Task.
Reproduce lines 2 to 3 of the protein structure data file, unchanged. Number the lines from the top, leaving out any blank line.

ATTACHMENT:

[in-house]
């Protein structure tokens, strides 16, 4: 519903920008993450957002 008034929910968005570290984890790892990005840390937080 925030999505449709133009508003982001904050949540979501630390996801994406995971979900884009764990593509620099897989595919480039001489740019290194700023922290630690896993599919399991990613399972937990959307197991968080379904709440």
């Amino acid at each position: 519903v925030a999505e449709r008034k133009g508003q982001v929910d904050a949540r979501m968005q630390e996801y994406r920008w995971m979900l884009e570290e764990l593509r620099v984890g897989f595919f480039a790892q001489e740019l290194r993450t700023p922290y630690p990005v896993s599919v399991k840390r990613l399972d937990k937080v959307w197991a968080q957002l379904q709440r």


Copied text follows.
């Protein structure tokens, strides 16, 4: 519903920008993450957002 008034929910968005570290984890790892990005840390937080 925030999505449709133009508003982001904050949540979501630390996801994406995971979900884009764990593509620099897989595919480039001489740019290194700023922290630690896993599919399991990613399972937990959307197991968080379904709440």
């Amino acid at each position: 519903v925030a999505e449709r008034k133009g508003q982001v929910d904050a949540r979501m968005q630390e996801y994406r920008w995971m979900l884009e570290e764990l593509r620099v984890g897989f595919f480039a790892q001489e740019l290194r993450t700023p922290y630690p990005v896993s599919v399991k840390r990613l399972d937990k937080v959307w197991a968080q957002l379904q709440r």